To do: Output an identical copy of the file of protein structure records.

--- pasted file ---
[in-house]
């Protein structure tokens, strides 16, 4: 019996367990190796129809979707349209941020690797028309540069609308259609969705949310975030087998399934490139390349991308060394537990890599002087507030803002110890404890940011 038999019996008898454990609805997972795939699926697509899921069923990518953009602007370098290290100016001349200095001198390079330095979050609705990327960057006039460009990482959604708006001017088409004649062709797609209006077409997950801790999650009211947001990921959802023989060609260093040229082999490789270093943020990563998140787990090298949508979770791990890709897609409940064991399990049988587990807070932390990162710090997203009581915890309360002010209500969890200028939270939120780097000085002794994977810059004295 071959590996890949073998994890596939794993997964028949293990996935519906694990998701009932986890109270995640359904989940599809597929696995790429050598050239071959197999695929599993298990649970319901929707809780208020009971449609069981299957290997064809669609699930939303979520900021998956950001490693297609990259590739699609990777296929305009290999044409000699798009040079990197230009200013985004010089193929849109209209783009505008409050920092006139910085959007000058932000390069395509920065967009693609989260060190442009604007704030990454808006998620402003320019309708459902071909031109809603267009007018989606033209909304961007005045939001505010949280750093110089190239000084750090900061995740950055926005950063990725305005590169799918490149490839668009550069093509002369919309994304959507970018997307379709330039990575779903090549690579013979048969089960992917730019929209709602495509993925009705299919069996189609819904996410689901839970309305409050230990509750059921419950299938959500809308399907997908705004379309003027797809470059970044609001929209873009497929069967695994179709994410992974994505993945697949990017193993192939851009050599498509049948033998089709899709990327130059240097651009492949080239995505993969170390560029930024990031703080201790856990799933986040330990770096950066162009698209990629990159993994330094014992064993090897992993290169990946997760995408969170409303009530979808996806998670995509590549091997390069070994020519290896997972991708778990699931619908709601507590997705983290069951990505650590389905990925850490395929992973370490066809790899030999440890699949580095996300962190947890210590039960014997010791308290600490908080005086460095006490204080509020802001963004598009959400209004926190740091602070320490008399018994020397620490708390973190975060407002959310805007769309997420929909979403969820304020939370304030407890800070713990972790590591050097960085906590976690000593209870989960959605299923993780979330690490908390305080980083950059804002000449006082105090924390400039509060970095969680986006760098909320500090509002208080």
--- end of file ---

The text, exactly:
[in-house]
């Protein structure tokens, strides 16, 4: 019996367990190796129809979707349209941020690797028309540069609308259609969705949310975030087998399934490139390349991308060394537990890599002087507030803002110890404890940011 038999019996008898454990609805997972795939699926697509899921069923990518953009602007370098290290100016001349200095001198390079330095979050609705990327960057006039460009990482959604708006001017088409004649062709797609209006077409997950801790999650009211947001990921959802023989060609260093040229082999490789270093943020990563998140787990090298949508979770791990890709897609409940064991399990049988587990807070932390990162710090997203009581915890309360002010209500969890200028939270939120780097000085002794994977810059004295 071959590996890949073998994890596939794993997964028949293990996935519906694990998701009932986890109270995640359904989940599809597929696995790429050598050239071959197999695929599993298990649970319901929707809780208020009971449609069981299957290997064809669609699930939303979520900021998956950001490693297609990259590739699609990777296929305009290999044409000699798009040079990197230009200013985004010089193929849109209209783009505008409050920092006139910085959007000058932000390069395509920065967009693609989260060190442009604007704030990454808006998620402003320019309708459902071909031109809603267009007018989606033209909304961007005045939001505010949280750093110089190239000084750090900061995740950055926005950063990725305005590169799918490149490839668009550069093509002369919309994304959507970018997307379709330039990575779903090549690579013979048969089960992917730019929209709602495509993925009705299919069996189609819904996410689901839970309305409050230990509750059921419950299938959500809308399907997908705004379309003027797809470059970044609001929209873009497929069967695994179709994410992974994505993945697949990017193993192939851009050599498509049948033998089709899709990327130059240097651009492949080239995505993969170390560029930024990031703080201790856990799933986040330990770096950066162009698209990629990159993994330094014992064993090897992993290169990946997760995408969170409303009530979808996806998670995509590549091997390069070994020519290896997972991708778990699931619908709601507590997705983290069951990505650590389905990925850490395929992973370490066809790899030999440890699949580095996300962190947890210590039960014997010791308290600490908080005086460095006490204080509020802001963004598009959400209004926190740091602070320490008399018994020397620490708390973190975060407002959310805007769309997420929909979403969820304020939370304030407890800070713990972790590591050097960085906590976690000593209870989960959605299923993780979330690490908390305080980083950059804002000449006082105090924390400039509060970095969680986006760098909320500090509002208080």